There have been a lot of big changes recently for Italian born kundalini yogi Mauro Corso aka Ram Nam. He married his love Irma (Ram Nam Kaur) with whom he’s living a yogic life along with their cats Penny and Prue. He just turned 44. And he’s co-founded the Centro Ardas Bahi kundalini yoga school in his hometown, Rome. And to add a few more feathers to his cap, he writes, plays the ukulele, piano, harmonium and gong, and is learning to create sacred jewellery and malas from his friend Rajdev Kaur. Meet Ram Nam…
How did you get into kundalini yoga, Ram Nam?
It was just about four years ago but it seems ages ago. I went to my doctor because my back hurt very badly around the scapular area, and she advised me to practice some postural gymnastics or yoga. Actually yoga was not my first choice: I tried first a course of postural gymnastics, but the class in my neighbourhood never started… so I looked for a yoga centre. At the time I did not know anything about styles – yoga was yoga, and I stumbled into a kundalini yoga centre almost by chance. It was Yoga Sangat, the centre founded by Hari Simran Singh Khalsa, one of the teachers lucky enough to know Yogi Bhajan personally and to learn from him.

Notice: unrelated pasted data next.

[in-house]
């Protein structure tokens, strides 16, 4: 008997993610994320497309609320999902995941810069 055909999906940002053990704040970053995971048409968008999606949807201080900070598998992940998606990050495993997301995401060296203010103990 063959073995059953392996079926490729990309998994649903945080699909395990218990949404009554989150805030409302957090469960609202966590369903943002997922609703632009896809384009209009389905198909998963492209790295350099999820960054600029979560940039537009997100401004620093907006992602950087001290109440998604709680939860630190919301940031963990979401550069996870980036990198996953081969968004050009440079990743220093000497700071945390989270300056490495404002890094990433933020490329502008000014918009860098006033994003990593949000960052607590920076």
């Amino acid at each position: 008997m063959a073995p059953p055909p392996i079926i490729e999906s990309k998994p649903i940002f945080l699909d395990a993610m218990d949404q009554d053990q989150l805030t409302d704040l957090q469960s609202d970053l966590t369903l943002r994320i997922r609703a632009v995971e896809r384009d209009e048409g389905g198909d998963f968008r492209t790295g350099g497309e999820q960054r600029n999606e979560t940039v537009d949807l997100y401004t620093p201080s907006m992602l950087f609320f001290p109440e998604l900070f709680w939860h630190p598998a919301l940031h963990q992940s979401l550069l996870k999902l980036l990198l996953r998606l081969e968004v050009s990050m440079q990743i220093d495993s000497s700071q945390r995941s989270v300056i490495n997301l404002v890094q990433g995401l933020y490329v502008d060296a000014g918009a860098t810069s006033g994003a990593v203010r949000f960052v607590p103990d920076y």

How has it changed your life?
Well, I never had back pains again! I observed that yoga changed my life in many other ways. In no particular order: I seem to be more resistant to disease in general, and when I am ill (usually once a year or less), it only lasts a couple of days. I have noticed that my mind is generally more disciplined and, when talking to anyone I am able to weed out the useless stuff before I put it into words.
What does your yoga practice look like now?
I stick to 40, 90 or 120-day sadhanas. When choosing what to do next, I follow my heart and intuition rather than logic and so far this has worked very well for me. Usually my practice lasts for an hour, but it can be less than that… there are extremely powerful kriyas I can practice for 9 to 15 minutes. I never underestimate those.
What’s your favourite kriya?